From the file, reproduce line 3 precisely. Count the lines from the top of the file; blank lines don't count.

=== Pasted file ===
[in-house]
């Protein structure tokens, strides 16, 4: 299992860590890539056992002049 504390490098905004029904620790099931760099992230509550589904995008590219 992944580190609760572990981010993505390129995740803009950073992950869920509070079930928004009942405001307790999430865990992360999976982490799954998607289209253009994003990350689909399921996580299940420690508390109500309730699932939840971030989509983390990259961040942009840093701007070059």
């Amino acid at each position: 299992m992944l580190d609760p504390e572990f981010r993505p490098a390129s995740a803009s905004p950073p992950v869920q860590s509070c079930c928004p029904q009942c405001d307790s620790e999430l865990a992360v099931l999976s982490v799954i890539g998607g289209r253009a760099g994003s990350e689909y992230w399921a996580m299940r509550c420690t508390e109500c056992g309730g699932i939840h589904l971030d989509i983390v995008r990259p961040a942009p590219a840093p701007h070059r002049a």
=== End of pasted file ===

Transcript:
């Amino acid at each position: 299992m992944l580190d609760p504390e572990f981010r993505p490098a390129s995740a803009s905004p950073p992950v869920q860590s509070c079930c928004p029904q009942c405001d307790s620790e999430l865990a992360v099931l999976s982490v799954i890539g998607g289209r253009a760099g994003s990350e689909y992230w399921a996580m299940r509550c420690t508390e109500c056992g309730g699932i939840h589904l971030d989509i983390v995008r990259p961040a942009p590219a840093p701007h070059r002049a």